When Jesus began his public ministry in his hometown of Nazareth, he defined God’s agenda in a quote from Isaiah.
“The Spirit of the Lord is upon me,
because he has anointed me
to bring good news to the poor.
He has sent me to proclaim release to the captives
and recovery of sight to the blind.” (Luke 4.18)
Jesus answered John the Baptist’s questions with these words: “Go and tell John what you have seen and heard: the blind receive their sight, the lame walk, the lepers are cleansed, the deaf hear, the dead are raised, the poor have good news brought to them” (Luke 7.22).
Jesus, have mercy on me!
As Jesus traveled to Jerusalem, a blind man was hopeful that he would be included in the throngs of people who were healed by Jesus.
— Luke 18.35-39 – As he approached Jericho, a blind man was sitting by the roadside begging.
When he heard a crowd going by, he asked what was happening.
They told him, “Jesus of Nazareth is passing by.”
Then he shouted, “Jesus, Son of David, have mercy on me!”
Those who were in front sternly ordered him to be quiet; but he shouted even more loudly, “Son of David, have mercy on me!”
These four verses are filled with important truths, concerning God’s relationships with humans.
(1) Faith and Hope: The beggar’s heart must have leaped with hope when he heard that Jesus was passing by.
This was a once-in-a-lifetime opportunity and he was not to be denied.
The old hymn describes the desire and hope of the beggar, and also of countless millions over the centuries.
Pass me not, O gentle Savior,
Hear my humble cry;
While on others Thou art calling,
Do not pass me by.
An encounter with Jesus will transform everything in our lives.
(2) A Perfect Prayer: The prayer of the beggar has been incorporated by the Orthodox Church in what is called the “Jesus Prayer.”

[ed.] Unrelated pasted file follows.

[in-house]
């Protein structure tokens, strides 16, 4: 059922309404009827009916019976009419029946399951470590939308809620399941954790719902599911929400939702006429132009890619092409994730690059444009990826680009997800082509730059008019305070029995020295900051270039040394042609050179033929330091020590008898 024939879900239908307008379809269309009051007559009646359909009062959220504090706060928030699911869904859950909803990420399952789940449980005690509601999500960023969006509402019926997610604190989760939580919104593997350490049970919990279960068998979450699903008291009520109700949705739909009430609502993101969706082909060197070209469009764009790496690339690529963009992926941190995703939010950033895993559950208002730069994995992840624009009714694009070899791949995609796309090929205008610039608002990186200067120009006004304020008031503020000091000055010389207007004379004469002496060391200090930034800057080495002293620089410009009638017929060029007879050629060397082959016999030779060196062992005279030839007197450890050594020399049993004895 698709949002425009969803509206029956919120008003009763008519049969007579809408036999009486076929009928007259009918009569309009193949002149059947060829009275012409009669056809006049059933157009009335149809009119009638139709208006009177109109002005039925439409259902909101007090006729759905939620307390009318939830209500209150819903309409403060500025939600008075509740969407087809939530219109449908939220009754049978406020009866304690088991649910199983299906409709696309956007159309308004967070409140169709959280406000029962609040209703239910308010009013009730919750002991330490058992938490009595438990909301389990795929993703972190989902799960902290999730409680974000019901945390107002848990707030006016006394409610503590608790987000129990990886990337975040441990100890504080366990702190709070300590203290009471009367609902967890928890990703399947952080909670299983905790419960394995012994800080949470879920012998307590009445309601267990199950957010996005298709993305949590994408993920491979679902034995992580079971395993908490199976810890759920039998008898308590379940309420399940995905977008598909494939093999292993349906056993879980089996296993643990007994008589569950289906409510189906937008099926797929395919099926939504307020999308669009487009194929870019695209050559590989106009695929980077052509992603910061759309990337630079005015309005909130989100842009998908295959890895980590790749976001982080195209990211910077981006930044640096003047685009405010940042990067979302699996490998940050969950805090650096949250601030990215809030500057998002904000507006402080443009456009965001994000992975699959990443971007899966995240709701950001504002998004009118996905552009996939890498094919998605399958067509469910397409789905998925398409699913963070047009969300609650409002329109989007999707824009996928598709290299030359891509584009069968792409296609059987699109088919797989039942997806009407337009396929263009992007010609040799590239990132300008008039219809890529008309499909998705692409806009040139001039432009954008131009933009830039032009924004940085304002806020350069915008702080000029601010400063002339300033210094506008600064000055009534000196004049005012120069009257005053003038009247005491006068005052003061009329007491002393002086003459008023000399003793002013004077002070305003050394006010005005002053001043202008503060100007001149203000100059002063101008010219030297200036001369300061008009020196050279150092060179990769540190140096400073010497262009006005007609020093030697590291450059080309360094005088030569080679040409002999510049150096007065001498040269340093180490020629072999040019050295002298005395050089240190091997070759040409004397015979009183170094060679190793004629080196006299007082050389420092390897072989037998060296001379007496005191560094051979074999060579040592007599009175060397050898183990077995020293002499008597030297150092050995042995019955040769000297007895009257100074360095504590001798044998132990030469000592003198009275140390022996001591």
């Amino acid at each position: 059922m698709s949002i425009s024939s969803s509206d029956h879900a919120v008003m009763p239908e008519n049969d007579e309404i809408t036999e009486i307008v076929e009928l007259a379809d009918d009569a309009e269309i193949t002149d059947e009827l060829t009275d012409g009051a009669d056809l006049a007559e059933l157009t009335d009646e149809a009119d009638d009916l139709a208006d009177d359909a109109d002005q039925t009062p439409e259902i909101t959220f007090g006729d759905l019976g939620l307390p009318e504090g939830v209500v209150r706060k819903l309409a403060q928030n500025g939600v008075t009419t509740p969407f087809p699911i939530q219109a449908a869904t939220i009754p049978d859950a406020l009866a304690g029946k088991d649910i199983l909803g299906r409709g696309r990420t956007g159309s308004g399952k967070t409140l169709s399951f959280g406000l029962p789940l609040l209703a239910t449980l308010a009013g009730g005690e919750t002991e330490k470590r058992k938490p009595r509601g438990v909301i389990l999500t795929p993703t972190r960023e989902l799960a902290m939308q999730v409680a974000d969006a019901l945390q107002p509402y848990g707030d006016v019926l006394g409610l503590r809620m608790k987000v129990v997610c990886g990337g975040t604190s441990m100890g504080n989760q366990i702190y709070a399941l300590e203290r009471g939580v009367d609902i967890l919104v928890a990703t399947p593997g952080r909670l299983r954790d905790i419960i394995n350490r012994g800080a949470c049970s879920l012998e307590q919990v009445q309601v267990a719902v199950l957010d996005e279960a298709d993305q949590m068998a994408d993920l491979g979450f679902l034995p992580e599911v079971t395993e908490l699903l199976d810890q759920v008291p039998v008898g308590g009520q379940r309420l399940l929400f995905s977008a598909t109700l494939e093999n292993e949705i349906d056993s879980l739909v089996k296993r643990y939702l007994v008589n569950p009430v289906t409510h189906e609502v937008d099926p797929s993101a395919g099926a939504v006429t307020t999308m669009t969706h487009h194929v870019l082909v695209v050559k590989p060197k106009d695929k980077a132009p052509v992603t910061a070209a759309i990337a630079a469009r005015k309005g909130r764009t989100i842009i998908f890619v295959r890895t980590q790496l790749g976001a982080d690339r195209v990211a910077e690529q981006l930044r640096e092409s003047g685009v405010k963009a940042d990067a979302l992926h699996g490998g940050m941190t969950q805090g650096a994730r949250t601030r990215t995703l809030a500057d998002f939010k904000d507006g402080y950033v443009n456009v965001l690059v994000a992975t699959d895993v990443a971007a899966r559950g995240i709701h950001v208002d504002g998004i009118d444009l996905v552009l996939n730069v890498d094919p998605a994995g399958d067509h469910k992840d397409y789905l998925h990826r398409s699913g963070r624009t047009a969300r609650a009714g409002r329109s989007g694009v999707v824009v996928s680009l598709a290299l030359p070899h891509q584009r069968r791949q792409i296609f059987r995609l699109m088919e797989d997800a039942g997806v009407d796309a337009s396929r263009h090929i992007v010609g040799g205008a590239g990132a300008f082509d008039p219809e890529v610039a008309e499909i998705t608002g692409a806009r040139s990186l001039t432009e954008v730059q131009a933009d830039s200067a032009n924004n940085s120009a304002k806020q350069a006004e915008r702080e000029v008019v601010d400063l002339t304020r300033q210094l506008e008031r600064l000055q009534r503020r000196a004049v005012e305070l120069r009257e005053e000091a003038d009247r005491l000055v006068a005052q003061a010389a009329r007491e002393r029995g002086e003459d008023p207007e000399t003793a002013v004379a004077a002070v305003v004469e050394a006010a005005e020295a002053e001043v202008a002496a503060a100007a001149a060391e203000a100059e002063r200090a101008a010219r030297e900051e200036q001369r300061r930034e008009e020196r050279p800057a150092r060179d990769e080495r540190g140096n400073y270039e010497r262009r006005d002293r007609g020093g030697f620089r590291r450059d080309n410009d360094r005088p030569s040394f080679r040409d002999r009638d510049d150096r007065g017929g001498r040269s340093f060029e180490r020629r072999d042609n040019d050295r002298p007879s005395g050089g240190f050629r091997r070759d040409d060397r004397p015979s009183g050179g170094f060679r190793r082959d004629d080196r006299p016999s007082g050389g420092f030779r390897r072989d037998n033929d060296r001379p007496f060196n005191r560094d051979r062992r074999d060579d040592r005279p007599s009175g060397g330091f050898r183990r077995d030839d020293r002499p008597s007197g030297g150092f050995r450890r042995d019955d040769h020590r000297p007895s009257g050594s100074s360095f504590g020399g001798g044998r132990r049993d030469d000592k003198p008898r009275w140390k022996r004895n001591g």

The “Jesus Prayer” stems from the prayer of the beggar, “Jesus, Son of David, have mercy on me!” It combines the words of the tax collector, “God, be merciful to me, a sinner!” (Luke 18.13).
The form of the “Jesus Prayer” that I use is, “Lord Jesus Christ, Son of God, have mercy on me a sinner.”
When I don’t know what to pray, which is often, I use the “Jesus Prayer” to express my heart-attitude toward God.
I also frequently end my day before sleep by praying, “Lord Jesus Christ, Son of God, have mercy on me a sinner.”
(3) The Expendables: The people at the head of the line did not have time for blind beggars.
On January 9, 10 adults and 9 children died in a Bronx fire. At the same time, the drama of an unvaccinated tennis star and the death of a famous actor took place.
For a day or two the “expendables,” the victims of the Bronx fire were in the news. By my calculations, the tennis star and the actor received far more television air time.
The powerful persons at the head of the line may have been some of Jesus’ 12 disciples. No matter who they were, they wanted the beggar out of the way.
Like the little children (Luke 18.15-17), this man was seen as a loud nuisance.
Stop the Parade
The beggar was not expendable to Jesus. Readers of Luke’s Gospel can anticipate Jesus’ reaction, given the way Jesus welcomed marginalized persons throughout his ministry.
— Luke 18.40-43 – Jesus stood still and ordered the man to be brought to him; and when he came near, he asked him, “What do you want me to do for you?”
He said, “Lord, let me see again.”
Jesus said to him, “Receive your sight; your faith has saved you.”
Immediately he regained his sight and followed him, glorifying God; and all the people, when they saw it, praised God.
The act of healing enabled the beggar to return to his community. Instead of staying in Jericho, the man became one of Jesus’ followers.
I believe that this man followed Jesus to Jerusalem. I think he was a part of everything that happened to Jesus in Jerusalem, the Day of Pentecost, and the birth of the church.
His faith allowed him to become a follower. His spiritual and physical sight was restored to the glory of God.
Please take a few minutes to listen to Rudy Ross and me talk about this slice of life from Jesus’ ministry. It can be found on the Bob Spradling YouTube channel.
Please email your prayer request to firstname.lastname@example.org or private message me on Facebook. The Maywood prayer team will pray for you.